Bulk: BCI Minerals polishes the numbers for its WA salt and potash project
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BCI Minerals (ASX:BCI) is jumping straight into a definitive feasibility study after it bolstered the economics for its Mardie salt and potash project in Western Australia.
A pre-feasibility optimisation study (PFS) investigated the potential to increase salt output to 4 million tonnes per annum (Mtpa) from 3.5Mtpa, and sulphate of potash (SOP) production to 100,000tpa from 75,000tpa.
SOP is one of two commonly used fertilisers.
Muriate of potash (MOP) is the most common, making up around 90 per cent of the world’s potash, and is used on a variety of crops. However, the more chloride-sensitive crops like avocados, coffee beans and cocoa require SOP which fetches a premium over MOP.
The planned increased production will double the mine’s operating life to 60 years and reduce the cash costs of the salt product by 19 per cent to $16 per tonne and the sulphate of potash product by 16 per cent to $211 per tonne.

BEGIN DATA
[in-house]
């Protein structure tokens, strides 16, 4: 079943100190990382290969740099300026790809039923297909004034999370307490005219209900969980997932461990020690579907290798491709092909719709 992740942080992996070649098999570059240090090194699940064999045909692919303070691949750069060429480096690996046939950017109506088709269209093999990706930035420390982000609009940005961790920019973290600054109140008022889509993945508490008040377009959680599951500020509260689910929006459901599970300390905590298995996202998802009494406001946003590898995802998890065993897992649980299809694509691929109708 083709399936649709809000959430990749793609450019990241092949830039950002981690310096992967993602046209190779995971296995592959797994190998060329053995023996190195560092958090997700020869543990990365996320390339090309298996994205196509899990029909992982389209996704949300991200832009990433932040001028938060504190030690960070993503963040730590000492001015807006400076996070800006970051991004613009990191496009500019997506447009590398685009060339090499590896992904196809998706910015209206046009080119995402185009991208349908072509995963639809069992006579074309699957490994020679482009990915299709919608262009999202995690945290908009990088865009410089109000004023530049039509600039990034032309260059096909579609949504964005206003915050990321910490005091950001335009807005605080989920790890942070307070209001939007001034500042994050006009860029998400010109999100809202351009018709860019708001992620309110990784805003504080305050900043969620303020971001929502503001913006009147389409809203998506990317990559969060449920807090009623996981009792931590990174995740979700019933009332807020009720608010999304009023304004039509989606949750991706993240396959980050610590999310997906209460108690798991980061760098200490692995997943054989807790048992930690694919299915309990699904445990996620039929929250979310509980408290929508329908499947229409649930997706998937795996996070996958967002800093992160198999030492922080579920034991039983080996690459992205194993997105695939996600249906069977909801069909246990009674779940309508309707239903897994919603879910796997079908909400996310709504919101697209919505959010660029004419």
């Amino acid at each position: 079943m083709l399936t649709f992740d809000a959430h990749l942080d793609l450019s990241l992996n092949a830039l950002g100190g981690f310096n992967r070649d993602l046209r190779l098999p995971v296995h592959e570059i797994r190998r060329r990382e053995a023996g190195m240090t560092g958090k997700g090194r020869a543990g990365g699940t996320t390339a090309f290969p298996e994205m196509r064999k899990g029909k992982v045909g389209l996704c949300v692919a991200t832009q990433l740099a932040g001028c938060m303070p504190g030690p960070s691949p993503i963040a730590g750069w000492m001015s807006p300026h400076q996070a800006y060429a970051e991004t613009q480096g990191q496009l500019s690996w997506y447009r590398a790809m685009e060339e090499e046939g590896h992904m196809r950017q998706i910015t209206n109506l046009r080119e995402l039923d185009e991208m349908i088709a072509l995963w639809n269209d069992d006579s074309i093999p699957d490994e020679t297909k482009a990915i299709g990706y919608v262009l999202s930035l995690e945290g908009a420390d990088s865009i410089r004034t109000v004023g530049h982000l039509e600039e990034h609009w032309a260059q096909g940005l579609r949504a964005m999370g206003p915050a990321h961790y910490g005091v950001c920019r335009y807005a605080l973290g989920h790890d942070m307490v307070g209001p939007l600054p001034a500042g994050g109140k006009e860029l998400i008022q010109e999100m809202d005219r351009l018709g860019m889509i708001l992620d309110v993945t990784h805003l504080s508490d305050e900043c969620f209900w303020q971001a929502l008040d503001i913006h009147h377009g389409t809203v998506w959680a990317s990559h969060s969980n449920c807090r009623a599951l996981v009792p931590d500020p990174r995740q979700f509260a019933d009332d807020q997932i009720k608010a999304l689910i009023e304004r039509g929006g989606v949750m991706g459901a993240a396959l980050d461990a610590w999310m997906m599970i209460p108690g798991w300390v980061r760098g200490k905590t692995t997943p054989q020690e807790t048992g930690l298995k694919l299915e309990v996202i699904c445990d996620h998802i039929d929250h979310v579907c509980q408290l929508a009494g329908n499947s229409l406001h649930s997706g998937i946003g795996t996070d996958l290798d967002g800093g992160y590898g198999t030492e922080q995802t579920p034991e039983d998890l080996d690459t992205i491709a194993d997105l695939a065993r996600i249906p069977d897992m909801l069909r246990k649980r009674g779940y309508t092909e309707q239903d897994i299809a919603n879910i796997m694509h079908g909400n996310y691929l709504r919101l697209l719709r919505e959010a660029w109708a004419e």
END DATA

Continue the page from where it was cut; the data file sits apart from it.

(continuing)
As a result, the PFS estimated the Mardie project would have a pre-tax net present value (NPV) of $560m, internal rate of return of 20 per cent and annual EBITDA (earnings before interest, tax, depreciation and amortisation) of $155m.
NPV and IRR are metrics used to assess the profitability of a project. The higher the NPV and IRR, the more profitable a project will be.
“The PFS optimisation study has shown these amendments will deliver lower operating costs and improve the overall project economics.”
With the salt and SOP now set to be exported via a port at Mardie, it eliminates all road haulage costs.
Vorster said the Mardie mine is expected to be cost competitive with existing large WA salt operations owned by major companies.
“Given SOP is a by-product of salt production and its location on the coast, Mardie should logically have a SOP on-ship cost of $50-100/t lower than any other WA SOP projects that are located 800-1,000km from their preferred port,” he said.
BCI is now working on a DFS, which is slated for completion in late 2019.
Miners usually undertake up to four different types of studies to see whether or not a resource can be mined economically. These are – in order of importance — scoping, PFS, DFS and bankable feasibility (BFS).
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